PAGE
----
During the next few months, the 2016 Olympic Games will once again be on everybody’s lips when the much anticipated event takes place later this year hosted by the colourful city of Rio de Janeiro, Brazil. It will be the first time that the Olympic Games will be held on the South American continent. Thousands of athletes from more than 200 countries will be competing for Olympic and Paralympic medals in more than 300 events that will be watched by spectators and fans from around the world.
However, very few people watching these events unfold will be aware of the vitally important role PVC (Polyvinyl Chloride) plays in the hosting of yet another successful, sustainable Olympic Games. “Vinyl is cost-effective, durable and light weight – making it ideal for a variety of different uses and applications in the sporting arena, ranging from roofs to high performance flooring. It is also suitable for outdoor sporting applications such as the clothes used by sailors who require protection from natural elements, whilst vinyl gloves and protective sparing pads are used in boxing and martial arts. Vinyl also brings sports into our living rooms thanks to the flexible PVC used in the cables that make television broadcasting possible,” explains Delanie Bezuidenhout, CEO of the Southern African Vinyls Association (SAVA).
The London 2012 Olympic Games were considered to be the most sustainable Games ever held. Four years ago, the use of PVC was vital in the building of temporary venues in and around London and was also used extensively in sports equipment and accessories.
“The organisers of this year’s Games are hoping to take this sustainability commitment one step further by ensuring that many of the materials they use in their stadiums actually originate from previous year’s events and by committing themselves to a detailed sustainability plan,” Delanie says.
During the London Games, more than 142,000 m² of PVC fabric was used in the Olympic Park as well as at external sites, while infrastructure installed included PVC pipes and the insulation of electrical cables. In addition to buildings and infrastructure, athletes who participated in their individual and team events wore sportswear and shoes and used sports bags and canopies that were made from, or included, PVC. In addition, mats, padding and barriers made from PVC were used extensively to protect both athletes and game spectators.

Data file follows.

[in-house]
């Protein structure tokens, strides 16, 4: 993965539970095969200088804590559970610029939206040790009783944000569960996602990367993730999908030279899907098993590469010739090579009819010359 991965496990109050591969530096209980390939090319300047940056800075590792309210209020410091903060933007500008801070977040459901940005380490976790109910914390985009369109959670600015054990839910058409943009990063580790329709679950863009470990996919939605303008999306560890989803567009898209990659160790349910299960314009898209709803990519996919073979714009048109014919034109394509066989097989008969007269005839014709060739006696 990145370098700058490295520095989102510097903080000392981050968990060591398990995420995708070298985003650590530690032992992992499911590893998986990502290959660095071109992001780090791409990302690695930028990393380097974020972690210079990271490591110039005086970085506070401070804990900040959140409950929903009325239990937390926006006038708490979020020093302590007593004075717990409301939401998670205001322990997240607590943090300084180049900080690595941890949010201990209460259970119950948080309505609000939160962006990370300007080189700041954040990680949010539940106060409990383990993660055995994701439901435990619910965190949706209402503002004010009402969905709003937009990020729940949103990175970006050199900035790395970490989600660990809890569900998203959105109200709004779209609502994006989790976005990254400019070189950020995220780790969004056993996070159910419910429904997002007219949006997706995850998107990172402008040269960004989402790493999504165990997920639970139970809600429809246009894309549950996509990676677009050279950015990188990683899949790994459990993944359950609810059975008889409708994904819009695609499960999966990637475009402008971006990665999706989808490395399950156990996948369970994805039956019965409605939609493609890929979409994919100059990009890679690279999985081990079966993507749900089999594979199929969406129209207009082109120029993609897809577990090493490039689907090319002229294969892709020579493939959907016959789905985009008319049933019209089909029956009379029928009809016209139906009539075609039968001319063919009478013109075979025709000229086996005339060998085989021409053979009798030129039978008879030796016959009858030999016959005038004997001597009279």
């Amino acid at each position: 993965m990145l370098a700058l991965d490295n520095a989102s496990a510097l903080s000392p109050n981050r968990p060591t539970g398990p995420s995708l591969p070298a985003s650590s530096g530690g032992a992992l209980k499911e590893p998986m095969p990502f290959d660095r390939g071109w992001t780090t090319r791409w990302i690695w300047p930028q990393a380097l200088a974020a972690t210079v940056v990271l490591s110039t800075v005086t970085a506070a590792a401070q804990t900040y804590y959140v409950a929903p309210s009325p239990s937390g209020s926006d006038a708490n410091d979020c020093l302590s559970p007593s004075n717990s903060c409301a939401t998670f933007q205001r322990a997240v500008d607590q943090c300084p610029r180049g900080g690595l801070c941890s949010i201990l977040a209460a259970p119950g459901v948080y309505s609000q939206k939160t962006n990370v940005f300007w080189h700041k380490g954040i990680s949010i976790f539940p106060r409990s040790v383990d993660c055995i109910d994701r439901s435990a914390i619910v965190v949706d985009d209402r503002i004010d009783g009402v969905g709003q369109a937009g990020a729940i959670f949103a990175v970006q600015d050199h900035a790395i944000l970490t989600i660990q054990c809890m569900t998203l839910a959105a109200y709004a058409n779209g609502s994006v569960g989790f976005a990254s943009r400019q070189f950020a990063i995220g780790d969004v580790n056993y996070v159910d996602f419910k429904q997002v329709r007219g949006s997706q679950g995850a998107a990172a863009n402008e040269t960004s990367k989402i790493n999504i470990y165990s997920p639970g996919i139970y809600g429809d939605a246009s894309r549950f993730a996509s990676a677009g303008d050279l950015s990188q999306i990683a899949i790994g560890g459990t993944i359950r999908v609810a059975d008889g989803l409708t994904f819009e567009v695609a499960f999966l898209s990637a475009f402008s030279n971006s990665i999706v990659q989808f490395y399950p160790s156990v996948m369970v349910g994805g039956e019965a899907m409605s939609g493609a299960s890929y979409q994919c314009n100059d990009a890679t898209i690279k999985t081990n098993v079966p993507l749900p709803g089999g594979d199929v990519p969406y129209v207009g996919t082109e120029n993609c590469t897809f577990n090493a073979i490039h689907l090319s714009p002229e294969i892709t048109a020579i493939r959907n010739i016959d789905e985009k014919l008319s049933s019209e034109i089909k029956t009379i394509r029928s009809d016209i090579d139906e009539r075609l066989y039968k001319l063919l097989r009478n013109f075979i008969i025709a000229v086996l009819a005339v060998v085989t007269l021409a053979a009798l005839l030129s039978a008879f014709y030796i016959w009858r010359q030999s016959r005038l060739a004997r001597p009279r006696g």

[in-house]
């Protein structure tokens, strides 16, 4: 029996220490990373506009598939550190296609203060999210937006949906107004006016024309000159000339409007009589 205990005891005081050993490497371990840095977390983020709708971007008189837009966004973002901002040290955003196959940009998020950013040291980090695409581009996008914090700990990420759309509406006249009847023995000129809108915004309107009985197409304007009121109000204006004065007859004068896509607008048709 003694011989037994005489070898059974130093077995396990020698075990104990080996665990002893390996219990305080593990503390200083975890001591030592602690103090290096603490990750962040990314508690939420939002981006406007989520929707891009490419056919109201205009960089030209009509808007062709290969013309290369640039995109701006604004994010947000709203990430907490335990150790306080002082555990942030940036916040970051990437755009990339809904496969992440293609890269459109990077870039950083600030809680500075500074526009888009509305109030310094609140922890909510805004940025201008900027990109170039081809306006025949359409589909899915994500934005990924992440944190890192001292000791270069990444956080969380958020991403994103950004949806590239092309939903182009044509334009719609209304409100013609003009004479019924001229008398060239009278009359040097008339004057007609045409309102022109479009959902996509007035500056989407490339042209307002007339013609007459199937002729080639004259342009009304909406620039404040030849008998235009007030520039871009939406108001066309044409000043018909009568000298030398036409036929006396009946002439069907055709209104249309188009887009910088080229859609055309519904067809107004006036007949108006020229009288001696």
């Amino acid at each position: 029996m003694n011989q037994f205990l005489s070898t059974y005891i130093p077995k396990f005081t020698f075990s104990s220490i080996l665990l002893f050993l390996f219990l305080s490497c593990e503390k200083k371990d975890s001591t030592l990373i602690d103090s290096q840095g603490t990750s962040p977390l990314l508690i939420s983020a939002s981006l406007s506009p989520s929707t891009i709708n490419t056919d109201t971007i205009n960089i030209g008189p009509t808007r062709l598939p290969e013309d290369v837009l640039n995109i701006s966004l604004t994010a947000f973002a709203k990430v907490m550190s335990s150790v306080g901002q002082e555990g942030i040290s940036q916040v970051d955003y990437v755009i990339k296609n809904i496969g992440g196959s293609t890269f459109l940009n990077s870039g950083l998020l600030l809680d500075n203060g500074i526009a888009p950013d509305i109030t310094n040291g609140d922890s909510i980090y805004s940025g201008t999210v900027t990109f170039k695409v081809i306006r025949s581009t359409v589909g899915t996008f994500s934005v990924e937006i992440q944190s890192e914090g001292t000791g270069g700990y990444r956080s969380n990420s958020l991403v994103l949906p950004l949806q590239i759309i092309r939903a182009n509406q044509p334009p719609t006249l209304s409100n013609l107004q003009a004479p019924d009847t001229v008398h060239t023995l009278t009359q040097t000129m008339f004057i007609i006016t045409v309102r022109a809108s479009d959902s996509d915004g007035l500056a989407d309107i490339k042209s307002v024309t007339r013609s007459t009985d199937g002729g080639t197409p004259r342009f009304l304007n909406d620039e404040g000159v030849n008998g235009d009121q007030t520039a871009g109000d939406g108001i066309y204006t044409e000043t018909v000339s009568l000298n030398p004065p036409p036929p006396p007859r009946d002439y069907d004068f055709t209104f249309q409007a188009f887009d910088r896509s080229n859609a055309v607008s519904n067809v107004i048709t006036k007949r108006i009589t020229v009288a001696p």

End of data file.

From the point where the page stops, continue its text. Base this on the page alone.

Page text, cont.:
“Once the Games ended, all temporary structures were dismantled and recycled using a system of crushing, selective dissolving and fibre separation. Several stadiums built or restored for the 2014 FIFA World Cup used recycled PVC extensively and are expected to once again be used in the hosting of the Games from the 4th to 21st of August 2016, such as the petal-shaped roof of the Arena das Dunas which was completely coated with PVC on one side, and a waterproof PVC roof cover and a fire-resistant PVC membrane which were used for the Arena Pantanal, which replaced the Stadium Governador José Fragelli in Cuiabá.” Delanie says.
“The goal of the organisers is to save energy, modernise the look of the stadium and protect spectators from the midday sun. Using PVC helps them to achieve modern and airy architecture which exploits natural light and favors cross ventilation”, Delanie explains.
However, besides using PVC in stadiums and large construction works, it is also used in a wide variety of different applications for the professional and amateur practice of sports. The versatility, light-weight and resilience of this material makes it ideal for items used in swimming, boxing, running, cycling, tennis, fitness, sailing, football, skiing, and the list goes on and on.
“PVC is used in many world class sporting events and top-quality equipment. Perhaps it will prove it can jump through hoops and ladders to deliver on performance at the forthcoming 2016 Olympic Games.” Delanie concludes.